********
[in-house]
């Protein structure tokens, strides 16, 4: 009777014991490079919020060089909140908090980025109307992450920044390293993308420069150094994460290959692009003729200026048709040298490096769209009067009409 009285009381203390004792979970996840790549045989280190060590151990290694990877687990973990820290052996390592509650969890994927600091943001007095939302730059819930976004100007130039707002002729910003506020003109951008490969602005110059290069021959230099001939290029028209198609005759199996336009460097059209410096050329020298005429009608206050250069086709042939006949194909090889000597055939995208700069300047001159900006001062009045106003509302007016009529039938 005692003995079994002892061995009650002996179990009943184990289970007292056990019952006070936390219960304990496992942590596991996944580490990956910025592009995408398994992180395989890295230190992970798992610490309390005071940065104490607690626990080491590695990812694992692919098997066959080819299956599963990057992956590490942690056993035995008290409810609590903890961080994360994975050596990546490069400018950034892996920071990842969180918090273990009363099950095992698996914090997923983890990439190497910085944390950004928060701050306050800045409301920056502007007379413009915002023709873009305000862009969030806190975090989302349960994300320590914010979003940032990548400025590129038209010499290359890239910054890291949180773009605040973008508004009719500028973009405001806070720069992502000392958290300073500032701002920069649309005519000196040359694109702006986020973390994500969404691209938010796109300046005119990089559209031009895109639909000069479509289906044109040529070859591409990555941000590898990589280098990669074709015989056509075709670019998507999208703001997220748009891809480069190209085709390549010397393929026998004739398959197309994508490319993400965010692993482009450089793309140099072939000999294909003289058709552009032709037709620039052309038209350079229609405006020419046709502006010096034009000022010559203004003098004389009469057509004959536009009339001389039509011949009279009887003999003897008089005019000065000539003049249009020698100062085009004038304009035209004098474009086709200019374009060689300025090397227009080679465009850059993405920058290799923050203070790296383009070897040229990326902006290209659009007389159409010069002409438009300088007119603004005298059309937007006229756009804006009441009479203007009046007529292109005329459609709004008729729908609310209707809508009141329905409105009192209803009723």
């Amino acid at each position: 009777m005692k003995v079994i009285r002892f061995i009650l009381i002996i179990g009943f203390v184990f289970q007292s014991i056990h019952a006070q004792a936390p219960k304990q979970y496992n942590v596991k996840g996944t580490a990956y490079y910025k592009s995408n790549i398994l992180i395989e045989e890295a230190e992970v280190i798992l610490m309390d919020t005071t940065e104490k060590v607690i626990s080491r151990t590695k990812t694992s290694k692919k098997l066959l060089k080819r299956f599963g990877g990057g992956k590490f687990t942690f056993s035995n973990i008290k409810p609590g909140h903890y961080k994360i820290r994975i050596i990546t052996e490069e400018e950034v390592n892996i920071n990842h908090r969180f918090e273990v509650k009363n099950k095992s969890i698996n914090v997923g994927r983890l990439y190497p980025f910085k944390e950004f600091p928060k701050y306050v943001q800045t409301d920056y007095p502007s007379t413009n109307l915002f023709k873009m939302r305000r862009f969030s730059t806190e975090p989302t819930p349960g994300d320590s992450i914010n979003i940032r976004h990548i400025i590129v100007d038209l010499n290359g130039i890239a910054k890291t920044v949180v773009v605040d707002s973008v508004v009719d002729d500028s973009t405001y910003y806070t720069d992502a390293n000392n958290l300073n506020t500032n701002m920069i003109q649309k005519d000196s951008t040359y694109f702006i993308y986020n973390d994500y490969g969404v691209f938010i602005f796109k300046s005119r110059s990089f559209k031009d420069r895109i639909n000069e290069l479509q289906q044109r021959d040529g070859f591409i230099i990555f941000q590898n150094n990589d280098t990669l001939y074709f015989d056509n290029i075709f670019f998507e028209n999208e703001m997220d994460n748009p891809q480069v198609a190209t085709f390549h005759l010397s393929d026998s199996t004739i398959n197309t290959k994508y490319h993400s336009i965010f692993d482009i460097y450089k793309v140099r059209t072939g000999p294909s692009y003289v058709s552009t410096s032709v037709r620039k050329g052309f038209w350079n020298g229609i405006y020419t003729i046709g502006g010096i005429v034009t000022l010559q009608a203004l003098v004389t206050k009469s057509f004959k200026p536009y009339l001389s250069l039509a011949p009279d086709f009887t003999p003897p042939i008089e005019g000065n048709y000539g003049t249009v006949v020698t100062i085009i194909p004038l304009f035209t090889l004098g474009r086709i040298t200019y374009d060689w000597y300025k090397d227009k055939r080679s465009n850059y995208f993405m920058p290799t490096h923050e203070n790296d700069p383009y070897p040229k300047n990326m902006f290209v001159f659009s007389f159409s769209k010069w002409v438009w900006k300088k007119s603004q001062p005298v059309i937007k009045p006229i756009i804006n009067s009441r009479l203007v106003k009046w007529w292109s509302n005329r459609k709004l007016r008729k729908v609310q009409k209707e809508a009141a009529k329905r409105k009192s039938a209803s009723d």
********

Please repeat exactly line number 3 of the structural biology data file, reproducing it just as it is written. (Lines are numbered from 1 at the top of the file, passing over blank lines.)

């Amino acid at each position: 009777m005692k003995v079994i009285r002892f061995i009650l009381i002996i179990g009943f203390v184990f289970q007292s014991i056990h019952a006070q004792a936390p219960k304990q979970y496992n942590v596991k996840g996944t580490a990956y490079y910025k592009s995408n790549i398994l992180i395989e045989e890295a230190e992970v280190i798992l610490m309390d919020t005071t940065e104490k060590v607690i626990s080491r151990t590695k990812t694992s290694k692919k098997l066959l060089k080819r299956f599963g990877g990057g992956k590490f687990t942690f056993s035995n973990i008290k409810p609590g909140h903890y961080k994360i820290r994975i050596i990546t052996e490069e400018e950034v390592n892996i920071n990842h908090r969180f918090e273990v509650k009363n099950k095992s969890i698996n914090v997923g994927r983890l990439y190497p980025f910085k944390e950004f600091p928060k701050y306050v943001q800045t409301d920056y007095p502007s007379t413009n109307l915002f023709k873009m939302r305000r862009f969030s730059t806190e975090p989302t819930p349960g994300d320590s992450i914010n979003i940032r976004h990548i400025i590129v100007d038209l010499n290359g130039i890239a910054k890291t920044v949180v773009v605040d707002s973008v508004v009719d002729d500028s973009t405001y910003y806070t720069d992502a390293n000392n958290l300073n506020t500032n701002m920069i003109q649309k005519d000196s951008t040359y694109f702006i993308y986020n973390d994500y490969g969404v691209f938010i602005f796109k300046s005119r110059s990089f559209k031009d420069r895109i639909n000069e290069l479509q289906q044109r021959d040529g070859f591409i230099i990555f941000q590898n150094n990589d280098t990669l001939y074709f015989d056509n290029i075709f670019f998507e028209n999208e703001m997220d994460n748009p891809q480069v198609a190209t085709f390549h005759l010397s393929d026998s199996t004739i398959n197309t290959k994508y490319h993400s336009i965010f692993d482009i460097y450089k793309v140099r059209t072939g000999p294909s692009y003289v058709s552009t410096s032709v037709r620039k050329g052309f038209w350079n020298g229609i405006y020419t003729i046709g502006g010096i005429v034009t000022l010559q009608a203004l003098v004389t206050k009469s057509f004959k200026p536009y009339l001389s250069l039509a011949p009279d086709f009887t003999p003897p042939i008089e005019g000065n048709y000539g003049t249009v006949v020698t100062i085009i194909p004038l304009f035209t090889l004098g474009r086709i040298t200019y374009d060689w000597y300025k090397d227009k055939r080679s465009n850059y995208f993405m920058p290799t490096h923050e203070n790296d700069p383009y070897p040229k300047n990326m902006f290209v001159f659009s007389f159409s769209k010069w002409v438009w900006k300088k007119s603004q001062p005298v059309i937007k009045p006229i756009i804006n009067s009441r009479l203007v106003k009046w007529w292109s509302n005329r459609k709004l007016r008729k729908v609310q009409k209707e809508a009141a009529k329905r409105k009192s039938a209803s009723d």